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"See Tracks? Think Train!" during Rail Safety Week
September 19, 2022
Although most Americans today know the dangers associated with drunk driving, distracted driving or texting while crossing the street, many are unaware of the risks they are taking around railroad tracks.
According to preliminary statistics from the Federal Railroad Administration, 614 pedestrians were killed and 526 injured in trespassing incidents on railroad tracks in 2021, with an additional 236 fatalities and 668 injuries resulting from vehicle-train collisions at rail crossings. In fact, every three hours in the United States a vehicle or person is struck by a train. In Michigan in 2021, there were eight trespasser deaths and three injuries, along with six grade crossing fatalities and 20 grade crossing injuries. The use of headphones has likely been a factor in some of these incidents.
So, why is this happening, and what can we do about it?
In our distracted society, people may become complacent or might not understand the need for caution near railroad tracks and trains. Pedestrians and drivers often simply do not realize that it is dangerous and illegal to walk on railroad tracks or how long it takes the average freight train to stop.
Michigan Operation Lifesaver, which is celebrating its 50th anniversary this year, works every day to make communities safer by offering free rail safety education programs in states across the nation.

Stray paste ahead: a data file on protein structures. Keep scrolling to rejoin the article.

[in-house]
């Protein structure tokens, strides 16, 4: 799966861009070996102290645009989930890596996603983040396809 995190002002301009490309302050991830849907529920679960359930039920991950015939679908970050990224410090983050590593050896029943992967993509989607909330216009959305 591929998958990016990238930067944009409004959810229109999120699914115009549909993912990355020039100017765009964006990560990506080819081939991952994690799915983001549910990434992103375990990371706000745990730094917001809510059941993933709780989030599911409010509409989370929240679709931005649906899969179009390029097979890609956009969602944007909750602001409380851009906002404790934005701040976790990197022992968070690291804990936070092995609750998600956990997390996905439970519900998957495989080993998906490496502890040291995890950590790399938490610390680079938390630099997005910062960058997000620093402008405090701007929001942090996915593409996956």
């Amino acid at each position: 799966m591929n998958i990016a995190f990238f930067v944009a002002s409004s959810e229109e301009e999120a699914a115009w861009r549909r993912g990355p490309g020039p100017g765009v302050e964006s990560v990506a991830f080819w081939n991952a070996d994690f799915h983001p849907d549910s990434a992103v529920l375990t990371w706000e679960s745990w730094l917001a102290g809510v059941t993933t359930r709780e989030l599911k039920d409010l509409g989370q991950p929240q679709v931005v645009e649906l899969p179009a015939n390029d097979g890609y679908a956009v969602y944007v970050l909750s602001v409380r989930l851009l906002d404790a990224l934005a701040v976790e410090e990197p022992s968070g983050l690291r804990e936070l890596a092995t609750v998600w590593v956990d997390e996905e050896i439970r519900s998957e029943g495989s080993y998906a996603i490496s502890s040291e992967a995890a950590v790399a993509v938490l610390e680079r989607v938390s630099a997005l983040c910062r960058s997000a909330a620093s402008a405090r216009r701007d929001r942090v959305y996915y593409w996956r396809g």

Trained volunteers tell people that trains are quieter and moving faster than they appear; in some places the speed is up to 110 mph. Since it can take a mile or more for a fully loaded train to stop, by the time an engineer sees a person or vehicle on the tracks and applies the emergency brakes, it is often too late to avoid a collision.
Michigan Operation Lifesaver also conducts free training classes for first responders, school bus drivers and professional truck drivers, along with other public awareness activities to help reduce these incidents and save lives. In addition, Operation Lifesaver offers a suite of safety materials, including lesson plans for teachers, safety brochures and videos for families, and a free Railroad Investigation and Safety Course (RISC) for first responders.
Everyone can save a life in their community by sharing the rail safety message and remembering this simple phrase: "See Tracks? Think Train!" Visit the national Operation Lifesaver website to learn more, take the Rail Safety Pledge, and find safety tips to share with your friends and family. Together, we can stop track tragedies during Rail Safety Week and all year round.